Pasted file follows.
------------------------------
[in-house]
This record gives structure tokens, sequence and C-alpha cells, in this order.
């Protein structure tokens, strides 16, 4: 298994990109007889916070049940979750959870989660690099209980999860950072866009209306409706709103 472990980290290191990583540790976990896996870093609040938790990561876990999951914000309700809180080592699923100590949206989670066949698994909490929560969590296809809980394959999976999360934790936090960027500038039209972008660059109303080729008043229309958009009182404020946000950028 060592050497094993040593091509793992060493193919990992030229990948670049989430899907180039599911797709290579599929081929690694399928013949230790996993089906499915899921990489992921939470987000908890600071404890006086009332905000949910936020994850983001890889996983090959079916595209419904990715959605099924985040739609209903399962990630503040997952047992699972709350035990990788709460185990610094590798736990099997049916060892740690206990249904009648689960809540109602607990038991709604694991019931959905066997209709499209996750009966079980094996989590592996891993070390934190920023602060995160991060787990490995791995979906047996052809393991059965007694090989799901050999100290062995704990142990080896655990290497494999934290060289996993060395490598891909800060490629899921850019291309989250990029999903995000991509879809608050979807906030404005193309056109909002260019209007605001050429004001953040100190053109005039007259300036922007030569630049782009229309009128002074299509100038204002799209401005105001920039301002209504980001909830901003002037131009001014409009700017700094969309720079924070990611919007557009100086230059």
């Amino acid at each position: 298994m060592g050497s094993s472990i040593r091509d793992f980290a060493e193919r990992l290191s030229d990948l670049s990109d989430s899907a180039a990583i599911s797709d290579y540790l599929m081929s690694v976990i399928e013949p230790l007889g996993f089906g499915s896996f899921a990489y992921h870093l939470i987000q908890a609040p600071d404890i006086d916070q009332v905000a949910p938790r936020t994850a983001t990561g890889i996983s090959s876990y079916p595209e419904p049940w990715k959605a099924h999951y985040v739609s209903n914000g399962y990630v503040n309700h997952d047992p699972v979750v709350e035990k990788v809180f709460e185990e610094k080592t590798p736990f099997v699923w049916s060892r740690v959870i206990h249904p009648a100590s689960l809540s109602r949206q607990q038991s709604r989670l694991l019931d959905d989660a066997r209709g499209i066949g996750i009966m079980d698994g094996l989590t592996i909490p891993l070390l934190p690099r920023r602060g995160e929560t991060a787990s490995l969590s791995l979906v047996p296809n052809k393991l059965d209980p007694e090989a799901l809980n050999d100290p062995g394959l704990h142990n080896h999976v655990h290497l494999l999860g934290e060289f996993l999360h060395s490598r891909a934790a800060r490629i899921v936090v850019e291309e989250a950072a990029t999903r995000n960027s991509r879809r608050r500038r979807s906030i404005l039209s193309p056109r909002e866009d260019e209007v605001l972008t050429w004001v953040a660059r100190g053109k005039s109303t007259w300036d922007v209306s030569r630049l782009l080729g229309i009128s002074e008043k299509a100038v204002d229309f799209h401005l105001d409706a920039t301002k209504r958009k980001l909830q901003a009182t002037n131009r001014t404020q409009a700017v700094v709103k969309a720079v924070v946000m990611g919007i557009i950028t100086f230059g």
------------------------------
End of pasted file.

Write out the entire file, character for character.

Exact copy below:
[in-house]
This record gives structure tokens, sequence and C-alpha cells, in this order.
């Protein structure tokens, strides 16, 4: 298994990109007889916070049940979750959870989660690099209980999860950072866009209306409706709103 472990980290290191990583540790976990896996870093609040938790990561876990999951914000309700809180080592699923100590949206989670066949698994909490929560969590296809809980394959999976999360934790936090960027500038039209972008660059109303080729008043229309958009009182404020946000950028 060592050497094993040593091509793992060493193919990992030229990948670049989430899907180039599911797709290579599929081929690694399928013949230790996993089906499915899921990489992921939470987000908890600071404890006086009332905000949910936020994850983001890889996983090959079916595209419904990715959605099924985040739609209903399962990630503040997952047992699972709350035990990788709460185990610094590798736990099997049916060892740690206990249904009648689960809540109602607990038991709604694991019931959905066997209709499209996750009966079980094996989590592996891993070390934190920023602060995160991060787990490995791995979906047996052809393991059965007694090989799901050999100290062995704990142990080896655990290497494999934290060289996993060395490598891909800060490629899921850019291309989250990029999903995000991509879809608050979807906030404005193309056109909002260019209007605001050429004001953040100190053109005039007259300036922007030569630049782009229309009128002074299509100038204002799209401005105001920039301002209504980001909830901003002037131009001014409009700017700094969309720079924070990611919007557009100086230059």
């Amino acid at each position: 298994m060592g050497s094993s472990i040593r091509d793992f980290a060493e193919r990992l290191s030229d990948l670049s990109d989430s899907a180039a990583i599911s797709d290579y540790l599929m081929s690694v976990i399928e013949p230790l007889g996993f089906g499915s896996f899921a990489y992921h870093l939470i987000q908890a609040p600071d404890i006086d916070q009332v905000a949910p938790r936020t994850a983001t990561g890889i996983s090959s876990y079916p595209e419904p049940w990715k959605a099924h999951y985040v739609s209903n914000g399962y990630v503040n309700h997952d047992p699972v979750v709350e035990k990788v809180f709460e185990e610094k080592t590798p736990f099997v699923w049916s060892r740690v959870i206990h249904p009648a100590s689960l809540s109602r949206q607990q038991s709604r989670l694991l019931d959905d989660a066997r209709g499209i066949g996750i009966m079980d698994g094996l989590t592996i909490p891993l070390l934190p690099r920023r602060g995160e929560t991060a787990s490995l969590s791995l979906v047996p296809n052809k393991l059965d209980p007694e090989a799901l809980n050999d100290p062995g394959l704990h142990n080896h999976v655990h290497l494999l999860g934290e060289f996993l999360h060395s490598r891909a934790a800060r490629i899921v936090v850019e291309e989250a950072a990029t999903r995000n960027s991509r879809r608050r500038r979807s906030i404005l039209s193309p056109r909002e866009d260019e209007v605001l972008t050429w004001v953040a660059r100190g053109k005039s109303t007259w300036d922007v209306s030569r630049l782009l080729g229309i009128s002074e008043k299509a100038v204002d229309f799209h401005l105001d409706a920039t301002k209504r958009k980001l909830q901003a009182t002037n131009r001014t404020q409009a700017v700094v709103k969309a720079v924070v946000m990611g919007i557009i950028t100086f230059g």